The subplots didn’t quite have the impact they did in the previous A Doll’s House I was lucky enough to see—the Young Vic’s acclaimed 2013 production. Here, Dr Rank (Nigel Gore)’s impending death seemed something of a side note and the rekindling of Krogstad (Jesse J. Perez)’s relationship perfunctory. Yet overall TFANA’s A Doll’s House is well worth seeing. The leads are strong, the production is well designed, the colour-blind casting of a nineteenth-century play is a breath of fresh air and the spirit of Ibsen’s drama is undeniably captured.

A Doll’s House will be performed at TFANA until June 12th—you can purchase tickets here.

Do you know of any NYC productions you’d like the Secret Victorianist to review next? Let me know—here, on Facebook, on Google+ or by tweeting @SVictorianist.

Friday, 29 April 2016

Writing Drunkenness: A Master Class from William Makepeace Thackeray

Performing drunkenness is difficult. Ask most people to pretend to be intoxicated and they will stumble around, lurching far more dramatically than they ever have when actually drinking.

Writing drunkenness is similarly challenging. Readers must be aware that a character is inebriated, without the scene appearing unnecessarily exaggerated. If your POV character is drunk, you face even more problems. You can’t rely on wobbly camerawork as you might in a film but the narrative must still be filtered through a warped perspective.

In today’s blog post I’m going to examine three techniques Thackeray employs in Chapter VI of Vanity Fair (1847-8) to tell the story of Jos Sedley being a little the worse for wear at Vauxhall. Thackeray’s omniscient narration makes writing such a passage simpler than it might be to execute in a close third person, but writers in all POVs could employ these same techniques.

'Mr Joseph in a state of excitement'; illustration to Chapter VI of Vanity Fair

1. Name your Poison 

First up, remember that readers of novels are primed to read for ‘clues’ to future plot developments.

If heterosexual couples have sex, readers look for potential pregnancies. If a gun is mentioned, readers anticipate that it might go off. In the same way, any mention of alcohol will make readers more observant of any symptoms of intoxication.

That’s why Thackeray is specific about what Jos orders for the party at Vauxhall:

‘He made the salad; and uncorked the Champagne; and carved the chickens; and ate and drank the greater part of the refreshments on the tables. Finally, he insisted upon having a bowl of rack punch; everybody had rack punch at Vauxhall. "Waiter, rack punch."’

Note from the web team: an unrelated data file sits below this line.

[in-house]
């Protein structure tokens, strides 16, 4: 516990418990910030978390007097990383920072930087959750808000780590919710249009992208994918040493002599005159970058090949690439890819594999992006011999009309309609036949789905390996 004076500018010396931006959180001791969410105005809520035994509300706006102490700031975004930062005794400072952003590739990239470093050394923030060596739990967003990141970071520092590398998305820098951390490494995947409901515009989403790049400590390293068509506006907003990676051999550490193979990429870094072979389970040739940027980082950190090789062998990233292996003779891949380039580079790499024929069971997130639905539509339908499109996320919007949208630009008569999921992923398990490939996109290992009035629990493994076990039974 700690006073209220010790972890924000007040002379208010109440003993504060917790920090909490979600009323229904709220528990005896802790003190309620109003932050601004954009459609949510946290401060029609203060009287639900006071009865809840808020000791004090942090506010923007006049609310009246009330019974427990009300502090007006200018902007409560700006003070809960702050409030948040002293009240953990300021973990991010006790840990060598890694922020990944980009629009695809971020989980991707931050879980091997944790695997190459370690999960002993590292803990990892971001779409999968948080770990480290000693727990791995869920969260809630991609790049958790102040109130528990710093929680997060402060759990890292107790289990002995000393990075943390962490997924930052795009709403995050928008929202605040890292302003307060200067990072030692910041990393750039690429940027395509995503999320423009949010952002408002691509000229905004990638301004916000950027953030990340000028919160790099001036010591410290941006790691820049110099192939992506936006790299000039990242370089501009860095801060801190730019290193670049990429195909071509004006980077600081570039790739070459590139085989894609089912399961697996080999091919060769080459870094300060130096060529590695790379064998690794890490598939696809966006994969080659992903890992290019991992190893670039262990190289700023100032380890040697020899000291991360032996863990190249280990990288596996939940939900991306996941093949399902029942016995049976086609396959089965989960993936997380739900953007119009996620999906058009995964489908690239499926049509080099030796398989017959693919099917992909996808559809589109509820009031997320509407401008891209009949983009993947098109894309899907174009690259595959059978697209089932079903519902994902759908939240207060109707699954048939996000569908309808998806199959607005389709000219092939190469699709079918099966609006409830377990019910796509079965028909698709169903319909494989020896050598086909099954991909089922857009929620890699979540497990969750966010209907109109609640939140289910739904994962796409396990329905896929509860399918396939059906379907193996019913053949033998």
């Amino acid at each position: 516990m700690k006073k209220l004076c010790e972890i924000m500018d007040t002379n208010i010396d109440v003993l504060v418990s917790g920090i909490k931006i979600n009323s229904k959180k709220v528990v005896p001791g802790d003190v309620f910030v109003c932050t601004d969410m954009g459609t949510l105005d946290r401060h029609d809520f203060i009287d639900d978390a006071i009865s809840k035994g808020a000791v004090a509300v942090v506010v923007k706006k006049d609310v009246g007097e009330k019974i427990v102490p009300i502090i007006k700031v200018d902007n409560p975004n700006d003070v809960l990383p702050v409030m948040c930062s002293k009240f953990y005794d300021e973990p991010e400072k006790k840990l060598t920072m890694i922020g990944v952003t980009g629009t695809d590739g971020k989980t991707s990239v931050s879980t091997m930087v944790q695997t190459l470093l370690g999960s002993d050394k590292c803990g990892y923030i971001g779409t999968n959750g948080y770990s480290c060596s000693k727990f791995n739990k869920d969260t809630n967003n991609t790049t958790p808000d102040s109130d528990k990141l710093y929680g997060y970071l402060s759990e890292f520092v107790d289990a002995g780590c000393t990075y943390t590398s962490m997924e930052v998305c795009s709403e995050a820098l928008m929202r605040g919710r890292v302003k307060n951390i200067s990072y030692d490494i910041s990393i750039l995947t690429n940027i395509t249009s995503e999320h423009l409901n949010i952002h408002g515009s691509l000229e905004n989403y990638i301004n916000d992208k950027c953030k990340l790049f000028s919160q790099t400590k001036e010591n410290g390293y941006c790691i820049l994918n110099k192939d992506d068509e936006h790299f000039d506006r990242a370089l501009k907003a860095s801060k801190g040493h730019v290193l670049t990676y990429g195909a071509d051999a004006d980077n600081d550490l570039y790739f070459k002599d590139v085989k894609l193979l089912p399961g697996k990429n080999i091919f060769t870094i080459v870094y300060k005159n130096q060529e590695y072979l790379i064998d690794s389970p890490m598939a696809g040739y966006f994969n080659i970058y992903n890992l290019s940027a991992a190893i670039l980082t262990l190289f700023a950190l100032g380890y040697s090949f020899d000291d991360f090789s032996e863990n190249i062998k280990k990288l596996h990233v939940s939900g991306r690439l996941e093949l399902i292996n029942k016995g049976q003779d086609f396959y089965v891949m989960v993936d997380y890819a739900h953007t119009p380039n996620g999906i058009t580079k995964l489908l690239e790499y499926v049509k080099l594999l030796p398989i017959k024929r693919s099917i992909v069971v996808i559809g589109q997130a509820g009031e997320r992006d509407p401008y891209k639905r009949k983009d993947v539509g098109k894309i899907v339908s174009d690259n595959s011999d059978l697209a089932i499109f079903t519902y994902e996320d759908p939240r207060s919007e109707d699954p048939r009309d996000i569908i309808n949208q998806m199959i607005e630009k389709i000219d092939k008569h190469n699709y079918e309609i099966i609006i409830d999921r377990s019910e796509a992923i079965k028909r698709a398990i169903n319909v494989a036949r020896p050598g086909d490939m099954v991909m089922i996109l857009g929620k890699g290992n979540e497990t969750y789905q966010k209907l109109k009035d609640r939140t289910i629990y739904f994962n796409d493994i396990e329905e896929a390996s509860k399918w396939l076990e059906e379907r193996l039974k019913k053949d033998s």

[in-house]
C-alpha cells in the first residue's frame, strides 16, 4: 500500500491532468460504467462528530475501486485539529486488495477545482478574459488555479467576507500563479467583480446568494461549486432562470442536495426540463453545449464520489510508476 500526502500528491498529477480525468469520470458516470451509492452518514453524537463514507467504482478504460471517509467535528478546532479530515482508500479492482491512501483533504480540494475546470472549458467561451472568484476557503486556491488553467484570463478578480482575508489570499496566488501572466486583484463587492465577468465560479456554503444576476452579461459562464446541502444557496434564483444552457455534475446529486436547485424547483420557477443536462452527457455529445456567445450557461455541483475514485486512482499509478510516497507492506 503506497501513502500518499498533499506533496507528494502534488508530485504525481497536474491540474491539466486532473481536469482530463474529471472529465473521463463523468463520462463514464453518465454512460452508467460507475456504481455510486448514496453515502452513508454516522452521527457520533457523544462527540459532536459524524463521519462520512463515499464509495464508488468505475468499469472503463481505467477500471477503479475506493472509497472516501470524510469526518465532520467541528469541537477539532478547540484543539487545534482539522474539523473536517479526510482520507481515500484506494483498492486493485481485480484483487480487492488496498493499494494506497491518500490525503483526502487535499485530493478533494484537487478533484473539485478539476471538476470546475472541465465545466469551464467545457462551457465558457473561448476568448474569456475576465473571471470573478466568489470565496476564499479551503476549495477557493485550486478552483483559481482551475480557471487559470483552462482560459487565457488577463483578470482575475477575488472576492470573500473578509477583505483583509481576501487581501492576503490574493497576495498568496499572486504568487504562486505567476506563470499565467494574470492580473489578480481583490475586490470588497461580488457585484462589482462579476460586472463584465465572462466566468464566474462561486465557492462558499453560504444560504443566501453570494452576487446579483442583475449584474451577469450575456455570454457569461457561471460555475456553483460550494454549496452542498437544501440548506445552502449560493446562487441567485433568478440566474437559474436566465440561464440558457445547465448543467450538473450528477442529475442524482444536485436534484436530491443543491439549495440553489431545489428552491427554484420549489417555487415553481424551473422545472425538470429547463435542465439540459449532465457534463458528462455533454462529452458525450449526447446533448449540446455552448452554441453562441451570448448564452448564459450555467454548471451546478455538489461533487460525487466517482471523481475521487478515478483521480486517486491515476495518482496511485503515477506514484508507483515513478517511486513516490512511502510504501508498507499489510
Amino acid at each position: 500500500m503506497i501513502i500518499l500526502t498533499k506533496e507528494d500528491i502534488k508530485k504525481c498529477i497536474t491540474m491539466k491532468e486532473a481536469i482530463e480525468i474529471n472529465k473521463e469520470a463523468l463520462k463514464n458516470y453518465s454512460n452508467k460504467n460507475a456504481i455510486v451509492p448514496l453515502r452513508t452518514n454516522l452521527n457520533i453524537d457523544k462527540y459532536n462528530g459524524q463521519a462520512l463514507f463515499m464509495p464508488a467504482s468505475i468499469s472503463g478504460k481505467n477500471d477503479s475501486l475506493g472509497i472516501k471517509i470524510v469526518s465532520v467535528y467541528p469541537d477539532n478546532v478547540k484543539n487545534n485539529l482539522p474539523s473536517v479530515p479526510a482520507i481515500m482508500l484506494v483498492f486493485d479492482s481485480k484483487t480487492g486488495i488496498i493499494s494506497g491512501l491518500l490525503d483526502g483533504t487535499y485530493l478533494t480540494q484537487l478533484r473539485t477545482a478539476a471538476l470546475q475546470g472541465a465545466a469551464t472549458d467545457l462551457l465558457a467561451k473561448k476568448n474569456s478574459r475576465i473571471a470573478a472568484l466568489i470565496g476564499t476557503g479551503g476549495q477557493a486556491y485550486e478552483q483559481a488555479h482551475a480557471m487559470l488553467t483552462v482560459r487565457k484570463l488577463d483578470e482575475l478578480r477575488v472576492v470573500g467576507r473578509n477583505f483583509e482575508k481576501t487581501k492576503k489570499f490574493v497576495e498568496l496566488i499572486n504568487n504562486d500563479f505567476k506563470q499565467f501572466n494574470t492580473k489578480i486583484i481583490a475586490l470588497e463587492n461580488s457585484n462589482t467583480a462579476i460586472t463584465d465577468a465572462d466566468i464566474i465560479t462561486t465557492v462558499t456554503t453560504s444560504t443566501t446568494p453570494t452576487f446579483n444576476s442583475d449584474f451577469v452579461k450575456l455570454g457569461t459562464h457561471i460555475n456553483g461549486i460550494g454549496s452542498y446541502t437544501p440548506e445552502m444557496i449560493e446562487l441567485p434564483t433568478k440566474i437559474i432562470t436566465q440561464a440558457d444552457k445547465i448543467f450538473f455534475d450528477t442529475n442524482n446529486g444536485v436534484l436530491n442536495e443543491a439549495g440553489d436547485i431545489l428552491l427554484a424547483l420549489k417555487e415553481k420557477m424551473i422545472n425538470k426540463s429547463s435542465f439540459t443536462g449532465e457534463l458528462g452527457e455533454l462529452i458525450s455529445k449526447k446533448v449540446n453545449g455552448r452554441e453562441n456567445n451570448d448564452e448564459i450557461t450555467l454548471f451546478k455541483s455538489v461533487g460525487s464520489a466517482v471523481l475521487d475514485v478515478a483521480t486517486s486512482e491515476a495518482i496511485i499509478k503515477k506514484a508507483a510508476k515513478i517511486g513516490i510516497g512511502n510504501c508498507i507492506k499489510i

2. Concentrate on the Reactions of Others

Next, rather than describing the behaviour of the drunk person himself/herself, experiment with outlining the reactions of those surrounding him/her.

Drunk people are prone to creating something of a spectacle and often remain ignorant of how they are upsetting their companions. This is the sensation Jos causes at Vauxhall to the consternation of Osborne, Becky and Amelia:

‘[Jos] talked and laughed so loud as to bring scores of listeners round the box, much to the confusion of the innocent party within it…volunteering to sing a song (which he did in that maudlin high key peculiar to gentlemen in an inebriated state), he almost drew away the audience who were gathered round the musicians in the gilt scollop-shell, and received from his hearers a great deal of applause. "Brayvo, Fat un!" said one; "Angcore, Daniel Lambert!" said another; "What a figure for the tight-rope!" exclaimed another wag, to the inexpressible alarm of the ladies, and the great anger of Mr. Osborne.’

3. Show Progression

Finally, when you do come to describe the drunken character make sure there is some progression in his or her behaviour.

Drunk people are inconsistent. They can veer from exuberantly happy to miserable in a matter of moments. Make your character more volatile and emotionally susceptible than he/she would be usually.

Jos becomes a more aggressive lover when under the influence:

‘"Stop, my dearest diddle-diddle-darling," shouted Jos, now as bold as a lion, and clasping Miss Rebecca round the waist.’

His early exuberance is soon replaced by tears of sentimentality and regret:

‘Seizing Captain Dobbin's hand, and weeping in the most pitiful way, he confided to that gentleman the secret of his loves. He adored that girl who had just gone out; he had broken her heart, he knew he had, by his conduct; he would marry her next morning at St. George's, Hanover Square.'

And we learn the next day that at the end of the night he becomes violent, and finally helpless:

‘"He wanted to fight the 'ackney-coachman, sir. The Capting was obliged to bring him upstairs in his harms like a babby."’

Think about the stages of drunkenness, what they’ll reveal about your characters and how they might advance your plot.

What would you like the Secret Victorianist to write about next? Let me know—here, on Facebook, on Google+ or by tweeting @SVictorianist.